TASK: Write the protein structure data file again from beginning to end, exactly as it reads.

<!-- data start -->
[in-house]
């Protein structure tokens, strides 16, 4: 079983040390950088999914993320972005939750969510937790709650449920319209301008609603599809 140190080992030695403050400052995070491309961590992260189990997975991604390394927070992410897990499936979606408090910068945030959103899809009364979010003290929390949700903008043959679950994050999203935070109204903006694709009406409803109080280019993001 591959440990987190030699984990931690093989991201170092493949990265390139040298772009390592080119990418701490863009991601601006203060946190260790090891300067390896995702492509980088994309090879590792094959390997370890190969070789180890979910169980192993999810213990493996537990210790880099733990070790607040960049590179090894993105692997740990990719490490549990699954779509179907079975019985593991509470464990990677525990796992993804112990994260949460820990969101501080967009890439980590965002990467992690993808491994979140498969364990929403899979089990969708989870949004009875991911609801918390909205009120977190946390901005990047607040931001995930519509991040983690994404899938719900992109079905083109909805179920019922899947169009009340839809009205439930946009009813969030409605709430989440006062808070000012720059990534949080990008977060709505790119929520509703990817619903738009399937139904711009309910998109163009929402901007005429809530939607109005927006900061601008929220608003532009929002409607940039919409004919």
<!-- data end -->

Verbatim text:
[in-house]
């Protein structure tokens, strides 16, 4: 079983040390950088999914993320972005939750969510937790709650449920319209301008609603599809 140190080992030695403050400052995070491309961590992260189990997975991604390394927070992410897990499936979606408090910068945030959103899809009364979010003290929390949700903008043959679950994050999203935070109204903006694709009406409803109080280019993001 591959440990987190030699984990931690093989991201170092493949990265390139040298772009390592080119990418701490863009991601601006203060946190260790090891300067390896995702492509980088994309090879590792094959390997370890190969070789180890979910169980192993999810213990493996537990210790880099733990070790607040960049590179090894993105692997740990990719490490549990699954779509179907079975019985593991509470464990990677525990796992993804112990994260949460820990969101501080967009890439980590965002990467992690993808491994979140498969364990929403899979089990969708989870949004009875991911609801918390909205009120977190946390901005990047607040931001995930519509991040983690994404899938719900992109079905083109909805179920019922899947169009009340839809009205439930946009009813969030409605709430989440006062808070000012720059990534949080990008977060709505790119929520509703990817619903738009399937139904711009309910998109163009929402901007005429809530939607109005927006900061601008929220608003532009929002409607940039919409004919």